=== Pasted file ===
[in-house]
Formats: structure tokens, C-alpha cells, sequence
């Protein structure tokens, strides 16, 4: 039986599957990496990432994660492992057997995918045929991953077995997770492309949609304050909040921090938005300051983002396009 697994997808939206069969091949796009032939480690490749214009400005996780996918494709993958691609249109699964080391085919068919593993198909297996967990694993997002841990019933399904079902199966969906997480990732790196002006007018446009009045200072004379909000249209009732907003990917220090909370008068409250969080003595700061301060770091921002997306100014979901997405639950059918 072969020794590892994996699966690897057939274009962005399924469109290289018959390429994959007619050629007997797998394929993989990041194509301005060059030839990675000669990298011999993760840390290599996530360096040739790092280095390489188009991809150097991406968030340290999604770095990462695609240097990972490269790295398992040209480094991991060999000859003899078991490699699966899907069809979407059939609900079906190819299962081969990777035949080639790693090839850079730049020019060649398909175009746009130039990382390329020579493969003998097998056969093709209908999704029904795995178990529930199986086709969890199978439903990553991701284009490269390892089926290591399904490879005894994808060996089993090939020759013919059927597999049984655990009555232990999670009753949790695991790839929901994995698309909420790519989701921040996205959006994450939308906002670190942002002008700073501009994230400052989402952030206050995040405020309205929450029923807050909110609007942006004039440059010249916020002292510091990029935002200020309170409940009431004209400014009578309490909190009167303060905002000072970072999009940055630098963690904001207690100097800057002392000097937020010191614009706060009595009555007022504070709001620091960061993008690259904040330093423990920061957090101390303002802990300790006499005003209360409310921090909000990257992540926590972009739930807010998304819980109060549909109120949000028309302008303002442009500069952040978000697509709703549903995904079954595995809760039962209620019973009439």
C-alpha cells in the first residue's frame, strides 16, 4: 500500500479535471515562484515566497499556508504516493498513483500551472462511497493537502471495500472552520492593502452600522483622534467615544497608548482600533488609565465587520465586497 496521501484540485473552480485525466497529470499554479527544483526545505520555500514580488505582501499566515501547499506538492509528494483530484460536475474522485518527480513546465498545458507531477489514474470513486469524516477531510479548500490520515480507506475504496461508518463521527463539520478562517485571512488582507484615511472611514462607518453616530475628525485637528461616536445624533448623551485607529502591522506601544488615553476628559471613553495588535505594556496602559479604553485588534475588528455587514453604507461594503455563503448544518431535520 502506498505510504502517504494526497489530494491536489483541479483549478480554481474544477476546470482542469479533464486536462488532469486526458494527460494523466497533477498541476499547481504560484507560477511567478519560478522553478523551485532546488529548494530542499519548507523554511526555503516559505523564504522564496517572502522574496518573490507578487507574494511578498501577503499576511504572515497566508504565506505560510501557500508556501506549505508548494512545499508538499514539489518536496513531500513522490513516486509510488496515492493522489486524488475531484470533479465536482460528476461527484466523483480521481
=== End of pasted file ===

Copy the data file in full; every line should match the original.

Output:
[in-house]
Formats: structure tokens, C-alpha cells, sequence
């Protein structure tokens, strides 16, 4: 039986599957990496990432994660492992057997995918045929991953077995997770492309949609304050909040921090938005300051983002396009 697994997808939206069969091949796009032939480690490749214009400005996780996918494709993958691609249109699964080391085919068919593993198909297996967990694993997002841990019933399904079902199966969906997480990732790196002006007018446009009045200072004379909000249209009732907003990917220090909370008068409250969080003595700061301060770091921002997306100014979901997405639950059918 072969020794590892994996699966690897057939274009962005399924469109290289018959390429994959007619050629007997797998394929993989990041194509301005060059030839990675000669990298011999993760840390290599996530360096040739790092280095390489188009991809150097991406968030340290999604770095990462695609240097990972490269790295398992040209480094991991060999000859003899078991490699699966899907069809979407059939609900079906190819299962081969990777035949080639790693090839850079730049020019060649398909175009746009130039990382390329020579493969003998097998056969093709209908999704029904795995178990529930199986086709969890199978439903990553991701284009490269390892089926290591399904490879005894994808060996089993090939020759013919059927597999049984655990009555232990999670009753949790695991790839929901994995698309909420790519989701921040996205959006994450939308906002670190942002002008700073501009994230400052989402952030206050995040405020309205929450029923807050909110609007942006004039440059010249916020002292510091990029935002200020309170409940009431004209400014009578309490909190009167303060905002000072970072999009940055630098963690904001207690100097800057002392000097937020010191614009706060009595009555007022504070709001620091960061993008690259904040330093423990920061957090101390303002802990300790006499005003209360409310921090909000990257992540926590972009739930807010998304819980109060549909109120949000028309302008303002442009500069952040978000697509709703549903995904079954595995809760039962209620019973009439």
C-alpha cells in the first residue's frame, strides 16, 4: 500500500479535471515562484515566497499556508504516493498513483500551472462511497493537502471495500472552520492593502452600522483622534467615544497608548482600533488609565465587520465586497 496521501484540485473552480485525466497529470499554479527544483526545505520555500514580488505582501499566515501547499506538492509528494483530484460536475474522485518527480513546465498545458507531477489514474470513486469524516477531510479548500490520515480507506475504496461508518463521527463539520478562517485571512488582507484615511472611514462607518453616530475628525485637528461616536445624533448623551485607529502591522506601544488615553476628559471613553495588535505594556496602559479604553485588534475588528455587514453604507461594503455563503448544518431535520 502506498505510504502517504494526497489530494491536489483541479483549478480554481474544477476546470482542469479533464486536462488532469486526458494527460494523466497533477498541476499547481504560484507560477511567478519560478522553478523551485532546488529548494530542499519548507523554511526555503516559505523564504522564496517572502522574496518573490507578487507574494511578498501577503499576511504572515497566508504565506505560510501557500508556501506549505508548494512545499508538499514539489518536496513531500513522490513516486509510488496515492493522489486524488475531484470533479465536482460528476461527484466523483480521481